2. The Swedish Lisbeth Salander vs the Hollywood Lisbeth Salander



Book Review: Stieg Larsson’s “The Girl With The Dragon Tattoo”

Coffee anyone? I felt like I was on a caffeine high while reading Stieg Larsson’s mystery/thriller novel, Girl With the Dragon Tattoo. On so many levels, I found this to be a really great book, along with being an enjoyably suspenseful and heart palpitating read. “What was so good about it,” you ask… “Well,” I say in return. “Sit down… let’s have a chat… and let me tell you...”

The Girl with the Dragon Tattoo (Kobo edition)

Photo Courtesy of: I am I.A.M

1. First of all: I love every mention of the word coffee.. I love coffee, and felt it served as a healthy reminder of my need to quench the parchness of my taste buds.

2. Readability: I welcomed the change from YA (don’t get me wrong, I do enjoy the YA genre, though it was a nice change of pace to be outside of it)

3. The characters: Let me explain. When I dive head first into a book, one of the first few things I look for are the characters and how they are described, their behaviors, personalities and how the interact with the other characters of the book. One of the questions I ask myself is: are these characters believable as “real people” or do they just seem like mere puppets being pulled by the strings of the author, aka puppet master. If the characters feel staged, fake, or lacking of true human complexity and yet simplicity all within the same moment, I completely disengage. When I’m reading, I look to connect with these characters. Identify with them. Does the character/person’s happiness, excitement, fear, or sadness feel real/legitimate… I don’t just see the people in Larsson’s novel as mere characters inked across a page. I can see them as real people. Why?/How? Because I am conscious of the world I live in and see how people say things without verbally having to say them. Body language. Quiet facial expressions. They are words… or rather represent words. And we all do it. We all don’t say everything that is at the tip of our brain. We have filters. Some of us don’t say exactly whats on our mind in every given moment of every given day simply because we don’t want to offend someone, or it is because we have built up walls around ourselves and are afraid to show our own vulnerabilities to the world. And Lisbeth Salander, the girl with the dragon tattoo, is one of these people. She is quiet, doesn’t speak much, though through her actions and the unspoken body language, she communicates quite effectively her intentions. Long story short, I dig the complexity of this character and all the others in the book as well. They feel multidimensional… and it was simply refreshing to read.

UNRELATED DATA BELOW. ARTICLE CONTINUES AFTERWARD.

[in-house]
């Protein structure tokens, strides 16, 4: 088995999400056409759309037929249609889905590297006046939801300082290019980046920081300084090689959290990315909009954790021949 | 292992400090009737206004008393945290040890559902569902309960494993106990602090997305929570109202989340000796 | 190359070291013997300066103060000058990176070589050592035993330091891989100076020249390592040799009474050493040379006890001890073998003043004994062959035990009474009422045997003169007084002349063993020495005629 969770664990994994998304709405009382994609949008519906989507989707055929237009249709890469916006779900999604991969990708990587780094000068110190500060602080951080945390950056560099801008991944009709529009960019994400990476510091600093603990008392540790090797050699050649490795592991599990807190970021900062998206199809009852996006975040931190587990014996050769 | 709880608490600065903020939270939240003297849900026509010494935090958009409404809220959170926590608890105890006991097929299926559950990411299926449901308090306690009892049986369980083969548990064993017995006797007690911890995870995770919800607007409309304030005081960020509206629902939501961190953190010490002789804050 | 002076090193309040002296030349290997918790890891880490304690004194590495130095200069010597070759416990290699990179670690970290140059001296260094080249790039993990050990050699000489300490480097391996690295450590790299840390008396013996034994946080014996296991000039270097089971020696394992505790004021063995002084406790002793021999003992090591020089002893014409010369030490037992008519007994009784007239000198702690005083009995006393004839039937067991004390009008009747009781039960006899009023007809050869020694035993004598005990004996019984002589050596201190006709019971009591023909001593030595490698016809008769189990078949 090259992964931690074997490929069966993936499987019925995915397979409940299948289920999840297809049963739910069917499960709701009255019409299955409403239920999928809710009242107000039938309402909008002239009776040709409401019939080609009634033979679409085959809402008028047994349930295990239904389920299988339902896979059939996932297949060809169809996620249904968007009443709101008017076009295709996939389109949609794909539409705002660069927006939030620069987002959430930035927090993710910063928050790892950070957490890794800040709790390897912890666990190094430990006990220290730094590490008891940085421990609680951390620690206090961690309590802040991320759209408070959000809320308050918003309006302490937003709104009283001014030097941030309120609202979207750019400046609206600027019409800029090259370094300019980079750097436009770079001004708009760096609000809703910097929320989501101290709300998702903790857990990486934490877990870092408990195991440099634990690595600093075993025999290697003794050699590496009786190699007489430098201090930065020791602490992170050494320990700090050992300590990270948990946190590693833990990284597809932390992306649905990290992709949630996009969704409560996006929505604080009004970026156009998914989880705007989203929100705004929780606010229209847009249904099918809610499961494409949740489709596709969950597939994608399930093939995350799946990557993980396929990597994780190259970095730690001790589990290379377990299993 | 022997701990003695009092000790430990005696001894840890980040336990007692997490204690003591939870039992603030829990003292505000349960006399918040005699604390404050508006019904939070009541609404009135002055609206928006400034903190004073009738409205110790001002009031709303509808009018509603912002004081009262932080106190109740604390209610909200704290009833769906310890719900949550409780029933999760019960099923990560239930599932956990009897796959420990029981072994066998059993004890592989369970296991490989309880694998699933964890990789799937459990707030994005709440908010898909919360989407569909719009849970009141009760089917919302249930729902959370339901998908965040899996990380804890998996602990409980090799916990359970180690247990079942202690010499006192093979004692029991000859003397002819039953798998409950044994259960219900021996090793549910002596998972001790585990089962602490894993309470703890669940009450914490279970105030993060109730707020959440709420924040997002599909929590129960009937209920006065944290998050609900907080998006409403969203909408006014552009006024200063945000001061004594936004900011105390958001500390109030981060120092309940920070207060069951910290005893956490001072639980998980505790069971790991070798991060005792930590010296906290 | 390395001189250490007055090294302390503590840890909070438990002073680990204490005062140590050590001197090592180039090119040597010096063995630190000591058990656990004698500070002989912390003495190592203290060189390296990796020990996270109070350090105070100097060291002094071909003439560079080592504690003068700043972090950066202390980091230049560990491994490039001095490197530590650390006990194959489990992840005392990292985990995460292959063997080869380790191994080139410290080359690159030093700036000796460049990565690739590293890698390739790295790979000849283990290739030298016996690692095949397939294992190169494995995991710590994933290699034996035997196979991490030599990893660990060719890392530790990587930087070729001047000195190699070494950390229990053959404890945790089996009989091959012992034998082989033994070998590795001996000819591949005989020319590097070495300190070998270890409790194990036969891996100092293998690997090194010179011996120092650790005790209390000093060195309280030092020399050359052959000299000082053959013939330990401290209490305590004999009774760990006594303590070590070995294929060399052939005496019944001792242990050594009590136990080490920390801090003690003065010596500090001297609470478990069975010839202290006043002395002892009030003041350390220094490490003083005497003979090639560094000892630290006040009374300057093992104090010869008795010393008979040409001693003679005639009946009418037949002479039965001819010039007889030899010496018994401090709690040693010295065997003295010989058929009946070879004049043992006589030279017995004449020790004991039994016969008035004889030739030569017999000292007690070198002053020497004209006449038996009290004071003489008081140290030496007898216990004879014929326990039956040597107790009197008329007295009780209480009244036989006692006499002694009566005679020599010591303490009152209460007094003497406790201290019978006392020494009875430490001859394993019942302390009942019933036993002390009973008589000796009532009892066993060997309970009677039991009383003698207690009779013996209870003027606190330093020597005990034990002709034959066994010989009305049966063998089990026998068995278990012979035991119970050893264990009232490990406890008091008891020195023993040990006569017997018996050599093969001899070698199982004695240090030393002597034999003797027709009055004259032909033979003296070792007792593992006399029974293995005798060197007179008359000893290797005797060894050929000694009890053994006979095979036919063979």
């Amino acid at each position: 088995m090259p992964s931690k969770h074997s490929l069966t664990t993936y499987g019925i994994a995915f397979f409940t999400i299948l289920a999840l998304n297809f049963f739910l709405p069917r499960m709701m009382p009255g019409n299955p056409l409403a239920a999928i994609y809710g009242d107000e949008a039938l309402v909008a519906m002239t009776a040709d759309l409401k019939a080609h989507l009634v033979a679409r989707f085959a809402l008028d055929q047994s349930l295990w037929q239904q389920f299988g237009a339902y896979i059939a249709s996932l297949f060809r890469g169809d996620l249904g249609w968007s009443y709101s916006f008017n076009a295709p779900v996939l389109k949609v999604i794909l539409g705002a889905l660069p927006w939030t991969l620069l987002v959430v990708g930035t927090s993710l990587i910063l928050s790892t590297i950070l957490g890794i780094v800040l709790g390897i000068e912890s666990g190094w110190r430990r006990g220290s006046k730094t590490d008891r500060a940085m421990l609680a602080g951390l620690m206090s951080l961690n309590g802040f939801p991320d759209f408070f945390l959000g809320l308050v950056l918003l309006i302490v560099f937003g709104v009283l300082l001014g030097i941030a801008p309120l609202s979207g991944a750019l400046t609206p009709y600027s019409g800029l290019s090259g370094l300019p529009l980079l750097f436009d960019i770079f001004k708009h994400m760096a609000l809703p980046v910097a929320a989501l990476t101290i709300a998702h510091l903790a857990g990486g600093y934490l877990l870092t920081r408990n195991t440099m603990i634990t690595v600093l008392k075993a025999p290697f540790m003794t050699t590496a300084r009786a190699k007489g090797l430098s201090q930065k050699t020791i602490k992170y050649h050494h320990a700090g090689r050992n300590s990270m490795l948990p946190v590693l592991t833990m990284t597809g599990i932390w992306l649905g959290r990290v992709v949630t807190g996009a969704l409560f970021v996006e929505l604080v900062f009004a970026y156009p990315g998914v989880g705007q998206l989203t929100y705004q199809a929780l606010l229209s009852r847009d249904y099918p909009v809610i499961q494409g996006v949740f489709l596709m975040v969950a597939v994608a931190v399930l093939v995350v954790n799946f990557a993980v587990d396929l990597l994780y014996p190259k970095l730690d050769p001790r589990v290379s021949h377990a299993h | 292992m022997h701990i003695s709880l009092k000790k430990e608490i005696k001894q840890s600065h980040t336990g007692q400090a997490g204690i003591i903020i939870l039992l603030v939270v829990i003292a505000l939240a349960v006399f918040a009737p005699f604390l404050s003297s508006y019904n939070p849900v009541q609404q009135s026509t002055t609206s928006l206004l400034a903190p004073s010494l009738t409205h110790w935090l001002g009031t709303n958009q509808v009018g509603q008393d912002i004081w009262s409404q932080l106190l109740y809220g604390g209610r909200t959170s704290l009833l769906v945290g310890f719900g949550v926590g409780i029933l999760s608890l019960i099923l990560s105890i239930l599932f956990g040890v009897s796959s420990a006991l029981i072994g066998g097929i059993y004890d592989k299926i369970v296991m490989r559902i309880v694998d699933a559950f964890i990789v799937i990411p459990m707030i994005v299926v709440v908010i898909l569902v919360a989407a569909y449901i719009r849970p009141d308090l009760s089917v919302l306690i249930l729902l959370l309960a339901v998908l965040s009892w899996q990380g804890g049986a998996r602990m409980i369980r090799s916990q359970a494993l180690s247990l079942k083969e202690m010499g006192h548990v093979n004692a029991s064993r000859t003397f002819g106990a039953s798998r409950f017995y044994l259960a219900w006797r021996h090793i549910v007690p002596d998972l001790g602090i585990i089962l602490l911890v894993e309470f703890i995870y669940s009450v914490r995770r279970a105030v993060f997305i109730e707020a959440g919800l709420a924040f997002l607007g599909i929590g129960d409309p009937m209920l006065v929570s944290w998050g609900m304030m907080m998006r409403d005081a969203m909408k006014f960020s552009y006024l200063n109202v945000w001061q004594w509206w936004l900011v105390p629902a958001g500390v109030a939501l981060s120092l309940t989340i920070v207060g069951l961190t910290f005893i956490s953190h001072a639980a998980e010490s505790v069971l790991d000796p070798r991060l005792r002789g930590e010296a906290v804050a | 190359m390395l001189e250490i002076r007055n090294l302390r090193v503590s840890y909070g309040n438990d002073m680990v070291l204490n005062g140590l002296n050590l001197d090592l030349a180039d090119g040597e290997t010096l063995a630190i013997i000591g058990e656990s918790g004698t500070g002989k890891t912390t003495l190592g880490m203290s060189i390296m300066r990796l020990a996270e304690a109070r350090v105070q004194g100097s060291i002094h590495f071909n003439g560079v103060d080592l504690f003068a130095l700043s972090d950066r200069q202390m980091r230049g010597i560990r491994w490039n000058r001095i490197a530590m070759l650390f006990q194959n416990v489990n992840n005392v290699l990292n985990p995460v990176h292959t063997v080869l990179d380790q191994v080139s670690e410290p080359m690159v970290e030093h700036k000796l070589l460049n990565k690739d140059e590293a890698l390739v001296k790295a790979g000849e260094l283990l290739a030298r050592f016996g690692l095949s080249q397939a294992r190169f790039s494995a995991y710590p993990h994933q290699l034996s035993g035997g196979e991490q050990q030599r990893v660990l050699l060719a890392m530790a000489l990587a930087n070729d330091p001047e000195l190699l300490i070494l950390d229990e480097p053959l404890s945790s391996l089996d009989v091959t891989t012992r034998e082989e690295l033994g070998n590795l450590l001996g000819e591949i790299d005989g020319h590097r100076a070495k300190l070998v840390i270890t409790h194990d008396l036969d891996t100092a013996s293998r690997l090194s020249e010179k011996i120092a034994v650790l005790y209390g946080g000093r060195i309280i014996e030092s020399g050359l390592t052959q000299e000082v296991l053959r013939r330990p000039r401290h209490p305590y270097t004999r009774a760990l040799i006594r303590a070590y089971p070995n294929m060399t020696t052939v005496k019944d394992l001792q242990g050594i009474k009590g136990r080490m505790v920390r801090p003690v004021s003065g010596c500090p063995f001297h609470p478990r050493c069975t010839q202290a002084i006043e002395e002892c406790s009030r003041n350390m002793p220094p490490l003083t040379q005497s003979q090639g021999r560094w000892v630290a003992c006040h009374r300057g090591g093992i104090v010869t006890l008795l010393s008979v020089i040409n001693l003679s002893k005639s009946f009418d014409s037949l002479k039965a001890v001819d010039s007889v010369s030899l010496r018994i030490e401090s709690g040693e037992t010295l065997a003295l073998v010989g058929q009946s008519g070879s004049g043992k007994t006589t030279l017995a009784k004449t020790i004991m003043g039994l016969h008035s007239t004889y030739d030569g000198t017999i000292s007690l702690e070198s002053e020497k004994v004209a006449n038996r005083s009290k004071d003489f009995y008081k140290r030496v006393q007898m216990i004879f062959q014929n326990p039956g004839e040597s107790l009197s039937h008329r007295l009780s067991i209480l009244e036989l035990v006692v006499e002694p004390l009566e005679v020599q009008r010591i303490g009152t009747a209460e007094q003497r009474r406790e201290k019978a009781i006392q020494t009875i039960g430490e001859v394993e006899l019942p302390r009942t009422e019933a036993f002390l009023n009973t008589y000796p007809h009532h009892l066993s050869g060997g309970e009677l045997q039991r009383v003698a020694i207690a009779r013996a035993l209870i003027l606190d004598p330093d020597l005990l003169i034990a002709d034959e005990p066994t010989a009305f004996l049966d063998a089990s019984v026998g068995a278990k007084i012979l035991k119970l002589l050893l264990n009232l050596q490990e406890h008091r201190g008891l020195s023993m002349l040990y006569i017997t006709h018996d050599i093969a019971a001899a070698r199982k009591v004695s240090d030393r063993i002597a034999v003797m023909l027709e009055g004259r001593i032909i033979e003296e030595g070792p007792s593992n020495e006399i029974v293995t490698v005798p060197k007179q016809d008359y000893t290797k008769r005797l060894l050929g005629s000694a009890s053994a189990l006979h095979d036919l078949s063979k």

4. What Blomkvist, the journalist, represents: He is a truth seeker/crusader. A warrior for the people. He feels his duty, as a journalist, is to uncover the truths that scads of people work to cover up and hide.